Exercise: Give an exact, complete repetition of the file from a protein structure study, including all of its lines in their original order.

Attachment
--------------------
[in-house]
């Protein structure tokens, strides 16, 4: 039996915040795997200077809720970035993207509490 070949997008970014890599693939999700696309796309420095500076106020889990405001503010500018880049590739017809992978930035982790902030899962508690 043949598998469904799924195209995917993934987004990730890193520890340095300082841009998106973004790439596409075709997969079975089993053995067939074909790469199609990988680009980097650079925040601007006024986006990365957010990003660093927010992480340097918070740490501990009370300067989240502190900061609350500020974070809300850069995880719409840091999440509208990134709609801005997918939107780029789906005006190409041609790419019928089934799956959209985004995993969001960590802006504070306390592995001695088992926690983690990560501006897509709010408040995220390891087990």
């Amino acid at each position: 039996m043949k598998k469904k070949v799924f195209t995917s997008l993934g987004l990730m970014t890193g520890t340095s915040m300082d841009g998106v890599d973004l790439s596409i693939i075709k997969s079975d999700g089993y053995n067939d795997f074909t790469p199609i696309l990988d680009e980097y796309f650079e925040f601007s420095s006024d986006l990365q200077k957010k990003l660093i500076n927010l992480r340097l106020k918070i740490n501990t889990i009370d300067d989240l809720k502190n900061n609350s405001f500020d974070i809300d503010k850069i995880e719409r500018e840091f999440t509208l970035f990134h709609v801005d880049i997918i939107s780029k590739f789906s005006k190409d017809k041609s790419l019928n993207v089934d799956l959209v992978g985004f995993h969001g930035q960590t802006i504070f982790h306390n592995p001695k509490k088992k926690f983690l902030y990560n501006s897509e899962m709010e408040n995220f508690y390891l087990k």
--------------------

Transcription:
[in-house]
């Protein structure tokens, strides 16, 4: 039996915040795997200077809720970035993207509490 070949997008970014890599693939999700696309796309420095500076106020889990405001503010500018880049590739017809992978930035982790902030899962508690 043949598998469904799924195209995917993934987004990730890193520890340095300082841009998106973004790439596409075709997969079975089993053995067939074909790469199609990988680009980097650079925040601007006024986006990365957010990003660093927010992480340097918070740490501990009370300067989240502190900061609350500020974070809300850069995880719409840091999440509208990134709609801005997918939107780029789906005006190409041609790419019928089934799956959209985004995993969001960590802006504070306390592995001695088992926690983690990560501006897509709010408040995220390891087990």
């Amino acid at each position: 039996m043949k598998k469904k070949v799924f195209t995917s997008l993934g987004l990730m970014t890193g520890t340095s915040m300082d841009g998106v890599d973004l790439s596409i693939i075709k997969s079975d999700g089993y053995n067939d795997f074909t790469p199609i696309l990988d680009e980097y796309f650079e925040f601007s420095s006024d986006l990365q200077k957010k990003l660093i500076n927010l992480r340097l106020k918070i740490n501990t889990i009370d300067d989240l809720k502190n900061n609350s405001f500020d974070i809300d503010k850069i995880e719409r500018e840091f999440t509208l970035f990134h709609v801005d880049i997918i939107s780029k590739f789906s005006k190409d017809k041609s790419l019928n993207v089934d799956l959209v992978g985004f995993h969001g930035q960590t802006i504070f982790h306390n592995p001695k509490k088992k926690f983690l902030y990560n501006s897509e899962m709010e408040n995220f508690y390891l087990k």